One Chicago-based company hoping to compete with the electric giant says their main obstacle is that most people still don't know they have the choice or what their options are.
"I think people are excited to have a choice. We provide a discount to ComEd's standard rate and we're able to provide options like green energy," said Aaron Rasty, president of Blue Star Energy.
But what is a consumer looking to switch to Blue Star or any other company need to know before doing so? The most important thing, experts say, is to realize that no matter which company residents opt for, ComEd will still be involved.
"There are two component parts to your bill. There is the wires, the poles, the labor. And then there is the cost of the electricity itself. If you switch, you're switching the energy portion of your bill?Power will still be delivered by ComEd," said David Kolata, Citizens Utility Board.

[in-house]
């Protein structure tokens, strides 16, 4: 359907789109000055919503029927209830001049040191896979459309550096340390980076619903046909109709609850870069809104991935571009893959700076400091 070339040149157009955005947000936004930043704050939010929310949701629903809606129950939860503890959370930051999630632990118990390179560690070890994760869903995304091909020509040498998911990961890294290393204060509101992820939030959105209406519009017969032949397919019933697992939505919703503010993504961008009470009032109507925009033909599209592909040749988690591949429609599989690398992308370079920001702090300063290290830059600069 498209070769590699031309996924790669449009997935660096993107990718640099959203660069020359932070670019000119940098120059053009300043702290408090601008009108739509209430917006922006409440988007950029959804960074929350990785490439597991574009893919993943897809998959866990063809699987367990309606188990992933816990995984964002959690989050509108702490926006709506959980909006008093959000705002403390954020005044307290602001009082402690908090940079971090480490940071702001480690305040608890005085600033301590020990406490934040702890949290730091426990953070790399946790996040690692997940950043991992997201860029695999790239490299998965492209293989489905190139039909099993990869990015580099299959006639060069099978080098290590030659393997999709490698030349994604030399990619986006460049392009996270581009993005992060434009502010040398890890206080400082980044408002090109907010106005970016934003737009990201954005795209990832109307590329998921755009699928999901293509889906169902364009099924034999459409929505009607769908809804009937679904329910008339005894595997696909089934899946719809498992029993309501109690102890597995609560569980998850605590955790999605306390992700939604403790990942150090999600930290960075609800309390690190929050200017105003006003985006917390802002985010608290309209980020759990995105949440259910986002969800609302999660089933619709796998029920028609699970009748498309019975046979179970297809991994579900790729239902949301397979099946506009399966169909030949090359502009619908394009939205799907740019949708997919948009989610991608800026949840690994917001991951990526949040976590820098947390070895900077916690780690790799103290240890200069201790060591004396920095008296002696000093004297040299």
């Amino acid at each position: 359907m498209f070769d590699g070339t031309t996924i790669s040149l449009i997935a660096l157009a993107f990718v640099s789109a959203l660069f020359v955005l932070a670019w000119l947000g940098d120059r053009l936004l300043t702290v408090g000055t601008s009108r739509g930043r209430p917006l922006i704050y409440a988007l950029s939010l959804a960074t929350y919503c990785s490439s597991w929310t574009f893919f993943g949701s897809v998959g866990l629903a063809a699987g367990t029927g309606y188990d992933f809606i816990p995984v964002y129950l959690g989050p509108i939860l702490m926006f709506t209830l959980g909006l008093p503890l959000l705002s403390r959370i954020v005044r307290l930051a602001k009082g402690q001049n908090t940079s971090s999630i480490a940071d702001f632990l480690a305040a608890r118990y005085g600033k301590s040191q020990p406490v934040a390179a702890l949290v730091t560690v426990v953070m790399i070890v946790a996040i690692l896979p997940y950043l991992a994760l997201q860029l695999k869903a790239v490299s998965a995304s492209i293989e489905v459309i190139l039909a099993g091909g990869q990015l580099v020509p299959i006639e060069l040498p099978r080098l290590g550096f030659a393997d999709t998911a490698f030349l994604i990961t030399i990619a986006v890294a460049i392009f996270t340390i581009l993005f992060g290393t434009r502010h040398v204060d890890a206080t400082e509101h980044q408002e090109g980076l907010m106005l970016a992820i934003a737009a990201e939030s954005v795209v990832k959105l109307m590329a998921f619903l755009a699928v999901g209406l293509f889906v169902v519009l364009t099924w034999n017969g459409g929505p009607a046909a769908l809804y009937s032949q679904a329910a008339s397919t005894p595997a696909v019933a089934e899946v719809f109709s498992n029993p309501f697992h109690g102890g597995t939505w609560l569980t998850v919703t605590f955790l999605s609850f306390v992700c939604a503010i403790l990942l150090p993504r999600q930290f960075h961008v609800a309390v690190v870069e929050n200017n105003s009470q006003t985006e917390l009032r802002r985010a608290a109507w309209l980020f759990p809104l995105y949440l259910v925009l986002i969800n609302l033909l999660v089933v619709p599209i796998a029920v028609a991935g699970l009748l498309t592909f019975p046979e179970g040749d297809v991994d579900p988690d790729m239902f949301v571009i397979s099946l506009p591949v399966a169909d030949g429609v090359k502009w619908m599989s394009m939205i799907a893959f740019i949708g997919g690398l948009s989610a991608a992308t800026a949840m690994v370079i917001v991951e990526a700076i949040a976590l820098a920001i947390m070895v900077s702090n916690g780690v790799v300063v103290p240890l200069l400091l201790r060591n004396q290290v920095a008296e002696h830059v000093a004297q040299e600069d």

That means that if ComEd raises its delivery rates, as it's actively seeking to do, customers who switch to another energy provider will still have to pay that increase.
"I just don't feel it's fair for them to want to change utility rates annually. There are many of us who are retired," said Jean Howard, ComEd customer.
While it's still too early to tell whether the new competition for residential business will be a good thing for customers, so far all five companies actively promoting themselves in Illinois are offering rates that appear to be lower than ComEd's. The key, says the Citizens Utility Board, is to be an educated consumer.
"Read the contract. Sometimes there are things in the fine print, including high cancellation fees if you change your mind, so you want to know exactly what you're signing up for. In general, if it sounds too good to be true, it probably is," said Kolata.